Wednesday, June 18, 2014


We have a unique opportunity to learn about one of the brave and fortunate people to be included in a study of what it could be like to live on Mars. Ross Lockwood is currently living in sMars (or simulated Mars) on an isolated part of one of the islands of Hawaii. It is a program through the university of Hawi'i called the Hawai‘i Space Exploration Analog and Simulation (HI-SEAS). 

Here is what we were told about him:
Ross is a student at the University of Alberta studying Condensed Matter Physics, specifically silicon quantum dots (what computer chips among much more are made of). He was chosen as one of 6 members from an international pool of applicants for this mission. One of his responsibilities is to investigate the feasibility of 3D printed tools on future space missions to lessen cargo.
We are unable to Skype with him but can email him our questions.  Here is the reason why "They operate all communications on a 40 minute delay to mirror the actual speed of light delay experienced in space flight."

The Canadian Press - see here for full story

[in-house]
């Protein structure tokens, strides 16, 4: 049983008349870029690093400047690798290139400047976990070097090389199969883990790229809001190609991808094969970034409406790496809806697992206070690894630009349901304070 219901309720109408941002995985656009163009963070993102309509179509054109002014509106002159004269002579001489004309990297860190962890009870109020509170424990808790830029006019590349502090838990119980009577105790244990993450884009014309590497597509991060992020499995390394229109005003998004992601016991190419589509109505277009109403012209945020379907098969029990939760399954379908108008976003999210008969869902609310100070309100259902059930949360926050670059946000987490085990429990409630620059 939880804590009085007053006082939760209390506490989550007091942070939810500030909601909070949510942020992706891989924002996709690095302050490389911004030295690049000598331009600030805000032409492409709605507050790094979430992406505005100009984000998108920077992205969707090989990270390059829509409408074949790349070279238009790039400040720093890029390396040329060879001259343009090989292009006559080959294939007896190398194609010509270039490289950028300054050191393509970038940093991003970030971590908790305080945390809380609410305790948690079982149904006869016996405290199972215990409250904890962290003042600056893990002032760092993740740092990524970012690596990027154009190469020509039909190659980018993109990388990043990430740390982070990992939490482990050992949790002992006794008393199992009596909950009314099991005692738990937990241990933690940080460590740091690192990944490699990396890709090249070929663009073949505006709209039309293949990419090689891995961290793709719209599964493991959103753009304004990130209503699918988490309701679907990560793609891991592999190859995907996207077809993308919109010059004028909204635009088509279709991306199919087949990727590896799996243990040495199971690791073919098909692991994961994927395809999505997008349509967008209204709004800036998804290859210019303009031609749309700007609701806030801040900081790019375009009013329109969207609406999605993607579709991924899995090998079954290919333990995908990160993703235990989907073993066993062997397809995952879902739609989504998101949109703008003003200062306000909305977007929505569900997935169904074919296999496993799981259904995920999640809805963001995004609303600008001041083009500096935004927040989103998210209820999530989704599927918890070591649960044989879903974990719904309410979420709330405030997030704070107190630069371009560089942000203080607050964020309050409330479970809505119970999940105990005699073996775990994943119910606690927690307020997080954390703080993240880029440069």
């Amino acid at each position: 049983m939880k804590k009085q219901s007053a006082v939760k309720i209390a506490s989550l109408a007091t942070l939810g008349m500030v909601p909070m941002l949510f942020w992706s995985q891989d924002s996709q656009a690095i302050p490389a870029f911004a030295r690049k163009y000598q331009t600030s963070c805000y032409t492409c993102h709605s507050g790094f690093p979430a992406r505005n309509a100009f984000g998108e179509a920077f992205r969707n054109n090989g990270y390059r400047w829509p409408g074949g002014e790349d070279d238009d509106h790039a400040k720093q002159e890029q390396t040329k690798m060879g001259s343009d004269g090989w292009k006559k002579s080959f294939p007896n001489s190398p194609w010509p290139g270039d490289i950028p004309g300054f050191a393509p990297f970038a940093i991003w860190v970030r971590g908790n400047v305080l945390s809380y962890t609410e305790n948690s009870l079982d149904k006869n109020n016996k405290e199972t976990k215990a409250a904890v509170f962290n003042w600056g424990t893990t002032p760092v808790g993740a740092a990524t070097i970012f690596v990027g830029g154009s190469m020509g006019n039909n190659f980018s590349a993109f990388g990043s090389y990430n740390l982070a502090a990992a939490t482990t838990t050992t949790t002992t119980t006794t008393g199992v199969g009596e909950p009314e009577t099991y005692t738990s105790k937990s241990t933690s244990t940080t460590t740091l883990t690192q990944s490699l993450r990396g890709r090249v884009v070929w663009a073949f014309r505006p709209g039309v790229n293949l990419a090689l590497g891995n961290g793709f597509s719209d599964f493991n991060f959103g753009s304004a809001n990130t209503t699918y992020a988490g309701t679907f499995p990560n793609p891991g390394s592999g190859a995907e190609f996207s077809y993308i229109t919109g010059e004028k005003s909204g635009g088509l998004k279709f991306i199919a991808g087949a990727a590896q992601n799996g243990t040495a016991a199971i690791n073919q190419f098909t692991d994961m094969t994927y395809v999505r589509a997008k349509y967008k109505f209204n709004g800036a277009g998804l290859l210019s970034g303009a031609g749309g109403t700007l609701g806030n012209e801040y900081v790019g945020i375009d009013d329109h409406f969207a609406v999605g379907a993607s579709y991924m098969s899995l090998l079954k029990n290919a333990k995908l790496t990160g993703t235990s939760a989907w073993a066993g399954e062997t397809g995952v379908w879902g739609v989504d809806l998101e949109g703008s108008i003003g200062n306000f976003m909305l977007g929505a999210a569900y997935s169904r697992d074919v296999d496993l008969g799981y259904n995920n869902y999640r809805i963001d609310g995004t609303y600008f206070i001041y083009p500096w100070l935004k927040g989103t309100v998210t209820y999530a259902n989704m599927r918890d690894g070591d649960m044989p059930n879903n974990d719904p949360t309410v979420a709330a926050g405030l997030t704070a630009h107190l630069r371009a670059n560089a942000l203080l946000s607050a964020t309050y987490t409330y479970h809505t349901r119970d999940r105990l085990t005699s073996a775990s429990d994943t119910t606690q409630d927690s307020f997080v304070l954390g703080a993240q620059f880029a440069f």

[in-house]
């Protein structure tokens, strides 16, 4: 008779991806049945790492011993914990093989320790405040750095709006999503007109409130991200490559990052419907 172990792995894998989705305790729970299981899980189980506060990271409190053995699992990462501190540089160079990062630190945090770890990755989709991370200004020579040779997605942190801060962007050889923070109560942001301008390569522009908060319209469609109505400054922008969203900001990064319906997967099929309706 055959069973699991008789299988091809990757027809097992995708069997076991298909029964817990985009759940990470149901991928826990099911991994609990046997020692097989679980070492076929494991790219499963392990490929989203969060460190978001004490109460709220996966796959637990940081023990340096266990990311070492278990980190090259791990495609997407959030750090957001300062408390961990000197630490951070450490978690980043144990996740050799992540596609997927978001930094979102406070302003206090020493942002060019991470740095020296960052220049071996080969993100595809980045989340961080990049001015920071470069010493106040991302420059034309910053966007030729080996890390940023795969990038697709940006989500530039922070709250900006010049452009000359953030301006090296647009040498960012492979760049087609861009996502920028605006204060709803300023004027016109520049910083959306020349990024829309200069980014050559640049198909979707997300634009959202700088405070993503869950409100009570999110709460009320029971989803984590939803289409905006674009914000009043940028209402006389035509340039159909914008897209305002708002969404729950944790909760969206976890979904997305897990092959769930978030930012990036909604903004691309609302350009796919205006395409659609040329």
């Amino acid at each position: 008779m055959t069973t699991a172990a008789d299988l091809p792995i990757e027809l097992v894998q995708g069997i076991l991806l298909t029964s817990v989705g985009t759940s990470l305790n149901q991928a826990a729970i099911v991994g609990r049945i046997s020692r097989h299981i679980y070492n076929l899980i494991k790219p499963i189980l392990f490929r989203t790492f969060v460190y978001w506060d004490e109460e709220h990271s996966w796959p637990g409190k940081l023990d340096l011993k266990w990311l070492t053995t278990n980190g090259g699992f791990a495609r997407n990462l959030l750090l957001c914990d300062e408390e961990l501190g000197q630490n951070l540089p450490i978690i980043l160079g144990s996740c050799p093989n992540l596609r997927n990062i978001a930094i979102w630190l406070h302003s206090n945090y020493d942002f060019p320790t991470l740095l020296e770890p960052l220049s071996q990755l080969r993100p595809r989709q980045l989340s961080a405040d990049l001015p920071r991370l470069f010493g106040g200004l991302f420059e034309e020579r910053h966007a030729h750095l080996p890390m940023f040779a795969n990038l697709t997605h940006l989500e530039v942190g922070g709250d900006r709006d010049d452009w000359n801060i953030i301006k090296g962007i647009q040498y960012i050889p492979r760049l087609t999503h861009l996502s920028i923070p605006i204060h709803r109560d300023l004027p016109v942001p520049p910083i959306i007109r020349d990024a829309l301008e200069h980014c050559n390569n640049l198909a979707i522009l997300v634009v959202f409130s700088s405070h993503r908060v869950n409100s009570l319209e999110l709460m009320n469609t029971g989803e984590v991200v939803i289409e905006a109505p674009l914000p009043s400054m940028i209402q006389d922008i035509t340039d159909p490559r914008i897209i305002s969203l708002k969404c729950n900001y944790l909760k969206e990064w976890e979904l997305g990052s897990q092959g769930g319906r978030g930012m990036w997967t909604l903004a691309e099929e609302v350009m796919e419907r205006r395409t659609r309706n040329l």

"A Kelowna scientist doing his PhD at the University of Alberta is joining the crew of a NASA-funded simulated mission to Mars after beating out hundreds of applicants from around the world.  Ross Lockwood and five others will spend four months inside a sealed environment high on the slopes of a Hawaiian mountain.  The main purpose of the mission, starting March 28, is to help the space agency develop psychological guidelines that will be used to select future astronauts capable of making a real trip to Mars."

About the mission - University of Hawi'i press release

"During the upcoming study, researchers from outside of the HI-SEAS habitat will monitor the six crew members isolated inside the solar-powered dome at a remote site at 8,000 feet elevation on the slopes of Mauna Loa. The researchers will evaluate the crew’s communications strategies, crew workload and job-sharing, and conflict resolution/conflict management approaches to determine the most important factors for the success of a long-duration space mission."

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